WAAPP has successfully introduced new production technique using polyethylene film which allows pineapple producers in Benin to substantially increase their yields. So far, 144 producers participating in a pilot program have doubled their production, going from 35 to 70 metric tons of pineapples per hectare. Community associations have taken the lead on monitoring these agricultural projects, particularly by checking on the investments and ensuring that these new practices are disseminated within farmer organizations.
In the commune of Zè in Agbodjèdo, Daniel Koudessa and his six partners in the pineapple producer village cooperative are enjoying newfound success. After having piloted a pineapple production technique using polyethylene film on one hectare of their farm, they have already been able to significantly increase their yield. "This technology has helped us resolve workforce issues we were facing previously, and allows us to have better yields with shorter production cycles," explained Daniel Koudessa, with a sigh a relief.
By covering crops with this film, farmers are able to retain moisture in the soil throughout the year, saving on costs of water, irrigation, and labor. So far, 144 producers from 10 organizations and 27 technicians have been trained in the communes of Allada, Tori-Bossito, Zè, and Toffo. The adoption of this new technique was made possible thanks to the West Africa Agricultural Productivity Program (WAAPP) and 13.2 million CFAF ($21,000) in funding from the Agricultural Productivity and Diversification Project (PADA) to help conduct several pilots of the use polyethylene film in Benin’s pineapple production zone. The PADA and the WAAPP complement each other. WAAPP coordinated by CORAF/WECARD works at the regional level to catalyze agricultural research and the introduction of new technologies meanwhile the PADA finances the large scale dissemination of these innovations at the national level.
Athanase Akpoé, President of the National Federation of Pineapple Producer Village Cooperatives of Benin (FENACOPAB), believes this new technology is yielding positive results and considerable profits. "The introduction of polyethylene film into the pineapple production process is primarily a matter of financial profitability. The balance sheet for one hectare of pineapples produced without polyethylene film shows that we are investing approximately 1.8 million CFAF ($2,800) for gross sales amounting to at least 4 million CFAF ($6,400) per hectare. With polyethylene, we are moving toward an investment of about 3 million CFAF ($4,800) per hectare to obtain gross sales close to 8 million CFAF ($12,800)."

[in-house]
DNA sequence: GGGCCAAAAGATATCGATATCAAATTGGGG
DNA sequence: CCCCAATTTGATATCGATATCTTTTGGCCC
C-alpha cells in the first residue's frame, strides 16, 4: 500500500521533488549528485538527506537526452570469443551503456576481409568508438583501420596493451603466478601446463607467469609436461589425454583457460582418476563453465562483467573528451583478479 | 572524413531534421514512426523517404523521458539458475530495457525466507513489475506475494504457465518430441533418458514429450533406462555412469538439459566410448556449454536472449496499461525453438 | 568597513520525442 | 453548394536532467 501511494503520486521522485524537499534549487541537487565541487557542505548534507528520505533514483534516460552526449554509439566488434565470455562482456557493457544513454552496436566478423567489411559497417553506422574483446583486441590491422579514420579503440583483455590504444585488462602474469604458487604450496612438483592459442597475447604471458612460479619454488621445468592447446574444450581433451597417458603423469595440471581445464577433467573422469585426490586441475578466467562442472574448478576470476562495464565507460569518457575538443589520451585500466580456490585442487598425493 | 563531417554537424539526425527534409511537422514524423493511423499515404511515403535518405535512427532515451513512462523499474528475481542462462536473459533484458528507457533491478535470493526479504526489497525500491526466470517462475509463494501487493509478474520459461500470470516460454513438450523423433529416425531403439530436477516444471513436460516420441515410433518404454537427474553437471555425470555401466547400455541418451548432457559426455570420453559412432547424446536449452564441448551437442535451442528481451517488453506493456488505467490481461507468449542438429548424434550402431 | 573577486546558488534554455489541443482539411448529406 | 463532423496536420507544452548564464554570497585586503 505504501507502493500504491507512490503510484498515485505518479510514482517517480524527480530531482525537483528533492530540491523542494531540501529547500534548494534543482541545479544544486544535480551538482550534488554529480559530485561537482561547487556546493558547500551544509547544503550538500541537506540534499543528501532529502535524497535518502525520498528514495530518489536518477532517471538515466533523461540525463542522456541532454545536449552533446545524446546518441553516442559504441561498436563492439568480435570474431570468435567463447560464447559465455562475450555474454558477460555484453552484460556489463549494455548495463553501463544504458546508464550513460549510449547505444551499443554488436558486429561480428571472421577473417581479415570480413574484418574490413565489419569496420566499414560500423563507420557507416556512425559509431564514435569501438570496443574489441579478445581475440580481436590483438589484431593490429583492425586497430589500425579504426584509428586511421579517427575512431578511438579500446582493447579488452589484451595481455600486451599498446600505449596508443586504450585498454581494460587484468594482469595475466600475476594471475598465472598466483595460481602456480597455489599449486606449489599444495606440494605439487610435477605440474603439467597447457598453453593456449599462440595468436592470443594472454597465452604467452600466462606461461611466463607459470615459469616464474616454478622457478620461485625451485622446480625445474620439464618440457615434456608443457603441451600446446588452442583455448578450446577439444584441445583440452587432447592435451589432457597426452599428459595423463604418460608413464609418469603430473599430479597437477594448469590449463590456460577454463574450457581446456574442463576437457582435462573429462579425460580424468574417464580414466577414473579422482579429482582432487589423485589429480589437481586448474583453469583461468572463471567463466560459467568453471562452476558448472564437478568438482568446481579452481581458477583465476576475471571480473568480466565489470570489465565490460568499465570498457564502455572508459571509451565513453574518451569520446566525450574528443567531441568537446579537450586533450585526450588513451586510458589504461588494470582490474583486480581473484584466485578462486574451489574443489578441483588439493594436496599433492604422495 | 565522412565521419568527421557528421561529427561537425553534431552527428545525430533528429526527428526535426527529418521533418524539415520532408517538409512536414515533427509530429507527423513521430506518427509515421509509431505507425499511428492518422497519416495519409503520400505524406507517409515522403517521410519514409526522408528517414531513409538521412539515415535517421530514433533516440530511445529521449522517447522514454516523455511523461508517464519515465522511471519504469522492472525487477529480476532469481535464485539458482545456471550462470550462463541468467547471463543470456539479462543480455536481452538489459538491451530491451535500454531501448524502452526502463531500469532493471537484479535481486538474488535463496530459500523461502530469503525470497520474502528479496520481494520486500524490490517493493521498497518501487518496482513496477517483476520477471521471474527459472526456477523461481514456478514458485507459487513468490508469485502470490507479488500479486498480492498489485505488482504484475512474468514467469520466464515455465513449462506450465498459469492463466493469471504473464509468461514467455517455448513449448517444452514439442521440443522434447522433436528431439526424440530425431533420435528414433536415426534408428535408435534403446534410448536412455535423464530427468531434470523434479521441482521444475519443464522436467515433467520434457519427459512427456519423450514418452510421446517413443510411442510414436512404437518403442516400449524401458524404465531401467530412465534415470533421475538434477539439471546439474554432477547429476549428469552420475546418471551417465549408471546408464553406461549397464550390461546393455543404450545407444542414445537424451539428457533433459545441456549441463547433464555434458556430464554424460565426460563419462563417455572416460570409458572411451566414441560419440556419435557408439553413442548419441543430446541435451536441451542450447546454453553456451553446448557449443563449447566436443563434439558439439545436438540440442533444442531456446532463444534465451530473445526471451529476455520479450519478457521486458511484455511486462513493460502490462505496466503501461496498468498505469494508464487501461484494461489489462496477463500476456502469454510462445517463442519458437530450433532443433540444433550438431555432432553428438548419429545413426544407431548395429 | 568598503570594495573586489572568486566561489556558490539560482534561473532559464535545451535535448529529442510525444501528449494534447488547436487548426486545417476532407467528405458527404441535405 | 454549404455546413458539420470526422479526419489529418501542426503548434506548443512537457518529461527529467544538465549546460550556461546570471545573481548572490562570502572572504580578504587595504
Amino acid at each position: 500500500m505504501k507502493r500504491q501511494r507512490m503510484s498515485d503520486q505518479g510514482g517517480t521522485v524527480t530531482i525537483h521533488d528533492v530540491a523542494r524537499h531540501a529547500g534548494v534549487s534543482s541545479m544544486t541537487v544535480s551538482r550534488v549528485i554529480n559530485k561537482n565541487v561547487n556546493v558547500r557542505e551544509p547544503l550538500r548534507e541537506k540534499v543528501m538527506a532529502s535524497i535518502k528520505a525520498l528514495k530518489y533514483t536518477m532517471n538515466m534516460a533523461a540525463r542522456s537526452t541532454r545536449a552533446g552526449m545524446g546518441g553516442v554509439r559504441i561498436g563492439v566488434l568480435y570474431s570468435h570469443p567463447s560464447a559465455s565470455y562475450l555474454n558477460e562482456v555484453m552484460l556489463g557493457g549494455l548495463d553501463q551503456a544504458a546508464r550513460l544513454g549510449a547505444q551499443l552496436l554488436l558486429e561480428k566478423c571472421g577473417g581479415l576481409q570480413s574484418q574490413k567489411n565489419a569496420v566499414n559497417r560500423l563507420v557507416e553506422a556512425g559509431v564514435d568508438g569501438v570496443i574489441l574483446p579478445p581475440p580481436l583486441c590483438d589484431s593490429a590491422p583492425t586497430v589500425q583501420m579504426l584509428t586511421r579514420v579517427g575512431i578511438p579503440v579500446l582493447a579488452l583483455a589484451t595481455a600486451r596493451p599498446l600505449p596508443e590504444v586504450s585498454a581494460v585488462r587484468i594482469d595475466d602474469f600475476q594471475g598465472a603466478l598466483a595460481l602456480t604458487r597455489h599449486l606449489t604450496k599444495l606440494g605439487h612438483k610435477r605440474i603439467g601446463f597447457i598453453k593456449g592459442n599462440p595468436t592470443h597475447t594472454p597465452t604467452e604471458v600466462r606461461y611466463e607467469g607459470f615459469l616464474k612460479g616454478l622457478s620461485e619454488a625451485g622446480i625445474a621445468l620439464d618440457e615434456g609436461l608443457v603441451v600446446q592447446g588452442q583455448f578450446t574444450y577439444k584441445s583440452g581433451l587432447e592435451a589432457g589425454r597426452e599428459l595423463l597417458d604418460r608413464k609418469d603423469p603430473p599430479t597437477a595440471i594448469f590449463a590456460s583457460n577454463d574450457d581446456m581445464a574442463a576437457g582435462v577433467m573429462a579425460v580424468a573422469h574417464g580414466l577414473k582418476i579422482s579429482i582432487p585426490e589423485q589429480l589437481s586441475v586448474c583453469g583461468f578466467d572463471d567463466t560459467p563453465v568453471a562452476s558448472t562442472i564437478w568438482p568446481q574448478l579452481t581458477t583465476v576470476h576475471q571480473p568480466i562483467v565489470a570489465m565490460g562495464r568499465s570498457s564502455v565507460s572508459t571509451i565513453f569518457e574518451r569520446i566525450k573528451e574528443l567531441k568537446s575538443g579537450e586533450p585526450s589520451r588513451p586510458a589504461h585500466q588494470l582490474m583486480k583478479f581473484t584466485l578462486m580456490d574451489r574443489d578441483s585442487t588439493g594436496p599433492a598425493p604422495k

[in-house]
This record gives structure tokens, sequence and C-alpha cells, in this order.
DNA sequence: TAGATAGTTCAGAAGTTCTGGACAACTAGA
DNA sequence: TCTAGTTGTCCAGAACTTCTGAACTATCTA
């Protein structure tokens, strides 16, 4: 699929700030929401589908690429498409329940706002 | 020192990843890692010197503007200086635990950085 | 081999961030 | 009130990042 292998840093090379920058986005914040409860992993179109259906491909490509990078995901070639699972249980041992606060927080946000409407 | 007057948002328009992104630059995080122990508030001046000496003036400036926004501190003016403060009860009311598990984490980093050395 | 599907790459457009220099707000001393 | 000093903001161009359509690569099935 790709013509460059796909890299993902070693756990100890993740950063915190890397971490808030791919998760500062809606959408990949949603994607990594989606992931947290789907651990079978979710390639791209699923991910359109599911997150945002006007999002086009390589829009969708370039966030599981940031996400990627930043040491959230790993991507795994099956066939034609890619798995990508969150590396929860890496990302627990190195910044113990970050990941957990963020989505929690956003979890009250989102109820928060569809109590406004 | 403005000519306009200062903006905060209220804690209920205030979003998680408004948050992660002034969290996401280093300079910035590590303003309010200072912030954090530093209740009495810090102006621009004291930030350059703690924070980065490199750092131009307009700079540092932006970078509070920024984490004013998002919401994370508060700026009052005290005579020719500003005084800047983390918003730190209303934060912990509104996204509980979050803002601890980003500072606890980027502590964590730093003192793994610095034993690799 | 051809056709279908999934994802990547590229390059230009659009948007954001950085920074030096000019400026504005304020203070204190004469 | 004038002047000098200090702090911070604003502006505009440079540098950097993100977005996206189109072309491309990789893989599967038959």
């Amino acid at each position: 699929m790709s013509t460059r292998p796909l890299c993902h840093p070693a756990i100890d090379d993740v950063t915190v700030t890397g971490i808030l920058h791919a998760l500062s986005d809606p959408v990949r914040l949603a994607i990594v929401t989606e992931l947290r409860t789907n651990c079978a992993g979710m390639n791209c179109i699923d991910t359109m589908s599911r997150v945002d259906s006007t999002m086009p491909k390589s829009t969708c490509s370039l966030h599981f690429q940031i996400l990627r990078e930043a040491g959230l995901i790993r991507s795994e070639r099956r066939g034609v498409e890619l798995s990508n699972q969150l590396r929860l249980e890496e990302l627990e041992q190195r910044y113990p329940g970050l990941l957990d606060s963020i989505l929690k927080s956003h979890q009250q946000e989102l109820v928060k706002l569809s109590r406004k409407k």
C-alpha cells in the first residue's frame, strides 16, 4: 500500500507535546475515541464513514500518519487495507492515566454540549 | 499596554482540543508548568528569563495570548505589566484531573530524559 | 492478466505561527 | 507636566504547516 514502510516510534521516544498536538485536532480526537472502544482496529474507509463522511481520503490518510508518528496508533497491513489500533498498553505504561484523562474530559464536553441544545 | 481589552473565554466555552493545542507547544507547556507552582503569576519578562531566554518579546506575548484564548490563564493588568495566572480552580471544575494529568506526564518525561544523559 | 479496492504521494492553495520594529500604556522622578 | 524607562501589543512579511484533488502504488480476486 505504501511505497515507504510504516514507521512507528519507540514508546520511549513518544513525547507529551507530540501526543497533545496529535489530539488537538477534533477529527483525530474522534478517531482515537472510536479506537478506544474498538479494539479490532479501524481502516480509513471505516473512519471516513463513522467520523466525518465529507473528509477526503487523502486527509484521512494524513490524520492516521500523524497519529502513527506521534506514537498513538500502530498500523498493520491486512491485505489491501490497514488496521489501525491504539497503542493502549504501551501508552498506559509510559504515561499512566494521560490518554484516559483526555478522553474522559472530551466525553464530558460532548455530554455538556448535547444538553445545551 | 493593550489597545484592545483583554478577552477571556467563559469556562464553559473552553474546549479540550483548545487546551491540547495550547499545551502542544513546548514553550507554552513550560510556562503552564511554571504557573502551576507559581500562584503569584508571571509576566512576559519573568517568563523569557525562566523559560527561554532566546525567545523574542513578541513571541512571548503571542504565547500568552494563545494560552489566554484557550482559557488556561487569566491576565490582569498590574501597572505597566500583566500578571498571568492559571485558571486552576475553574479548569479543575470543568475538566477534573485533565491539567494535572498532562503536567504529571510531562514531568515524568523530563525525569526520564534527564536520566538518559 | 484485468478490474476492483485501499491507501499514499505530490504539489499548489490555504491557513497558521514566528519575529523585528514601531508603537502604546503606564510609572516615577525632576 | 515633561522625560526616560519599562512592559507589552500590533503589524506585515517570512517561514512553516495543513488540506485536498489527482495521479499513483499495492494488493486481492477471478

Furthermore, producers attest that the new technology has resolved the problem of labor shortage in the region, which was linked to the massive exodus of young people to the big cities. It also helps them meet the ever-growing demand from Promo Fruits, the company that produces IRA pineapple juice, a popular brand in Benin and abroad. "To satisfy Promo Fruits’s demand, we need to produce more and improve our yield. Currently, the output from pilot plots yields 65 to 70 metric tons per hectare, compared to 35 to 40 metric tons previously. We are therefore in the process of disseminating this new procedure across the entire region," said Nina Dessouassi, the technician in charge of supervising producers in Allada.
In addition to the introduction of this new technology, the PADA supports organic pineapple production efforts. To this end, Roseline Capo-Chichi has received support to produce compost in Allada-Togoudo. "I used to have a wooden compost bin, but with the grant of 10 million CFAF ($16,000) that I received from the PADA, I now have a concrete bin with a ten-year lifespan and a water tank. My production has increased from 3 to 50 metric tons of compost in two months. I supply over 500 organic pineapple producers with compost and can now meet the growing demand from customers," affirmed the young farmer.
Other developers have received financing for the processing of agricultural products through the competitive fund and matching grant facility (financed by the PADA). This is the case of Jean Fonton, the manager of JEC SARL, who has been able to establish a production plant for pineapple juice cans—a first in Benin—with 49.5 million CFAF ($79,600) in funding. Promo Fruits was also provided 23.5 million CFAF ($37,800) in 2014 to boost its production capacity, which in turn rose from 214 kilograms per day to 45 metric tons per day.
The PADA and the WAAPP are two components of the Agricultural Diversification Support Framework Program (ProCAD) financed by the World Bank in Benin. These two projects have a very positive impact among small producers, who contribute significantly to the development of their communities through the increase in their income.
"Both projects aim to restore and improve crop productivity, and develop a number of value chains such as pineapple, rice, cashew nuts, and fish farming through the financing of processing plants. Their objectives converge to improve technology in order to develop agriculture and positively impact family farms," noted Bertin Adéossi, National Coordinator of ProCAD.
More interestingly, ProCAD introduced citizen oversight into its interventions, allowing Benin’s Platform of Civil Society Actors (PASCIB) to be actively involved. "Citizen oversight is conducted at all levels. The platform even chaired the committee to protect the confidentiality of files. We also regularly go into the field to check on the investments and identify cases where dishonest entrepreneurs have abandoned project sites," stated Ernest Pédro, Permanent Secretary of PASCIB.
This civil society oversight has a positive effect on outcomes and encourages beneficiary producers to adopt the best practices introduced by the ProCAD, and disseminate them within their farmer organizations.